Thursday, May 28, 2009

Gazing at Charts

Anyone involved in the investment industry knows that technical analysts are the pariahs of the business. My son who in ten days will take his first Chartered Financial Analyst exam already scoffs that technical analysis cannot predict the market future. Jeremy, well duh!

What charts do is describe, in a distilled fashion, the market response to all of the fundamental aspects of the economy. It does not predict, it shows. When in the midst of a maelstrom of information, opinion and pontification stepping back and looking at what a market is doing as it absorbs the information is invaluable.

We have had nearly three months of revisionist aftercasting as the pundits fall over themselves to celebrate "green shoots" and second derivative improvements. I am not privy to the machiavellian cabals of Wall Street and the White House. Interpreting the data which is at best statistically meaningless and at worst massaged ceaselessly for policy reasons is no better than a guess. (click on image to enlarge)

What I see in the S&P 500 market is a bear market doing a cowboy death kick. Not pretty, not quick but inevitable. It isn't unlike the high school horror film where the psychopathic killer is vanquished, everyone hugs and cries in relief, and then the camera pans to the spot where he died. The body is gone. He's still out there!

The recent bounce was powerful and feel good, but when we zoom out it is evident that all trends are not repaired. The market is above the 50 day moving average which was my initial buy indicator in early march, but like any wounded animal, this is when it when it is most dangerous. As this rebound has matured, the volume has dried up and it looks like late comers to the party.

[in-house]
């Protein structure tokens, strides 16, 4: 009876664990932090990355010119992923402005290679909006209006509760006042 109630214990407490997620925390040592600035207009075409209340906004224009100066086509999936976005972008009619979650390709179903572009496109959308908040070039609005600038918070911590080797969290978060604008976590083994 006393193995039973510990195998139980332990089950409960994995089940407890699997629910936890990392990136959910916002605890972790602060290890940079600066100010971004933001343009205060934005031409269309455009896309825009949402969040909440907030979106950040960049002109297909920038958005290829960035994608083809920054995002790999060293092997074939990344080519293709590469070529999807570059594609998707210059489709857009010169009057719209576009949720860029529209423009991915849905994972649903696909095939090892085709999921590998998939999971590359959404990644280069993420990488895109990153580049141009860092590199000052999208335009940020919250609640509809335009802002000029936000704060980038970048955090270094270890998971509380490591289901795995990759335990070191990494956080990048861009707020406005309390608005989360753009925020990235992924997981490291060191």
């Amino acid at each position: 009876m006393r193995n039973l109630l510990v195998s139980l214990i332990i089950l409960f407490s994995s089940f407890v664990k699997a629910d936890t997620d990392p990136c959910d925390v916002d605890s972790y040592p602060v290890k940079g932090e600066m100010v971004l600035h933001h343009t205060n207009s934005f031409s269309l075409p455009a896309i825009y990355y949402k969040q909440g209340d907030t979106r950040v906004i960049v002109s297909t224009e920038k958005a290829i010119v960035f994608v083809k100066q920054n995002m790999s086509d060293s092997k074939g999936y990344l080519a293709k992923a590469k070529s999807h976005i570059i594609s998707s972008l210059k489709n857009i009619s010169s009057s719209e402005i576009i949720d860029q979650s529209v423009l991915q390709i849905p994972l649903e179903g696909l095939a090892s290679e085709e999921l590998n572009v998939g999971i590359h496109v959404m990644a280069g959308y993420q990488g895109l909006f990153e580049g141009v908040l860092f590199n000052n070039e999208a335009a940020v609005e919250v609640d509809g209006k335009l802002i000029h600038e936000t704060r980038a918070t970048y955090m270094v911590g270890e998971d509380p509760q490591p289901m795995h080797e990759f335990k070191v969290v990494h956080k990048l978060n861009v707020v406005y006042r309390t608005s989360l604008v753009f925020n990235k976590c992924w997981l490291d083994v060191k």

The market short term cycle ebb and flow still shows lower highs and lower lows. Until I see a higher high and high low I will be cautious. In March the oversold chart combined with reasonable market valuations. In May we are now at an overbought condition and no longer attractive value. We went from an A/B market grade (oversold, reasonable value) to now a D/C market (overbought/neutral value). I do not expect to see significant valuation improvement but absent a market breakdown I will be taking a more positive equity position in portfolios on the next oversold condition.

I am hedging modestly to hold recent gains, and formulating the thematic guidelines of the next secular market forces. Following my daily thoughts will give a reader a good idea of those themes.

John Barnyak